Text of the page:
Actor and novelist uncovers good-natured combat against studio-ordered weight loss in new documentary about relationship with mother Debbie Reynolds
Carrie Fisher has disclosed how the makers of Star Wars: The Force Awakens sent a personal trainer to her home to weigh her, remove unhealthy food from her closets and persuade her to exercise.
Fisher was at the Cannes film festival this weekend for Saturdays screening of the HBO documentary Bright Lights, about her relationship with her mother, the 84 -year-old Hollywood icon Debbie Reynolds.
The film, directed by The Cove producer Fisher Stevens and Alexis Bloom, shows the 59 -year-old actor being persuaded to perform lunges and use a cross trainer.
While working out on a treadmill, the actor wonders if she will be retrospectively thinned down by Star Wars manufacturers if her character Leia Organa should die and return as a Force ghost. She asks: My topic is, if you die when youre fat, are you a fat ghost, or do they go back to a more flattering time?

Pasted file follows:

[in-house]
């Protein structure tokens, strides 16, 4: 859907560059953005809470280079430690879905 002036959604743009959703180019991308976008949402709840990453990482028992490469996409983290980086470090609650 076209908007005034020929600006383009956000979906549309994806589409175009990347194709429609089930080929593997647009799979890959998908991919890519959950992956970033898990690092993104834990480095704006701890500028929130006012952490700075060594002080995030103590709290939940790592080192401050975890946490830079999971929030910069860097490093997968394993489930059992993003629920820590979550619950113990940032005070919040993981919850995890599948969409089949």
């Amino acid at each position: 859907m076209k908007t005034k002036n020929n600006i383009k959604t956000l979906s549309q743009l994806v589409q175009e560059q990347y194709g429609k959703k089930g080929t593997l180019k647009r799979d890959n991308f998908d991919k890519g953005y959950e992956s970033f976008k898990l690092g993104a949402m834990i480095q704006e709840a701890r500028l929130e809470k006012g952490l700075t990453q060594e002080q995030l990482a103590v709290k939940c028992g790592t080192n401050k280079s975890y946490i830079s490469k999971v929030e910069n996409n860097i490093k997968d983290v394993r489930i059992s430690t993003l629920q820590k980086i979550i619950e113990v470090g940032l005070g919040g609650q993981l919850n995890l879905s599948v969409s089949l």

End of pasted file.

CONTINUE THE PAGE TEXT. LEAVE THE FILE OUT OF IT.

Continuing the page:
At one point in the film, the fitness professional empties Fishers kitchen of unhealthy food and beverages. But Fisher reportedly opposed back against the fitness regime, buying cans of cola and refusing to do lunges.
Bright Lighting features footage of Fisher when she was a little girl, as well as archive material highlighting her moms years of Hollywood fame. The actor and comic previously riffed on the relationship for her 1987 semi-autobiographical novel Postcards from the Edge, which was later adapted by the author for the acclaimed 1990 film starring Meryl Streep, who received an Oscar-nomination for the role.
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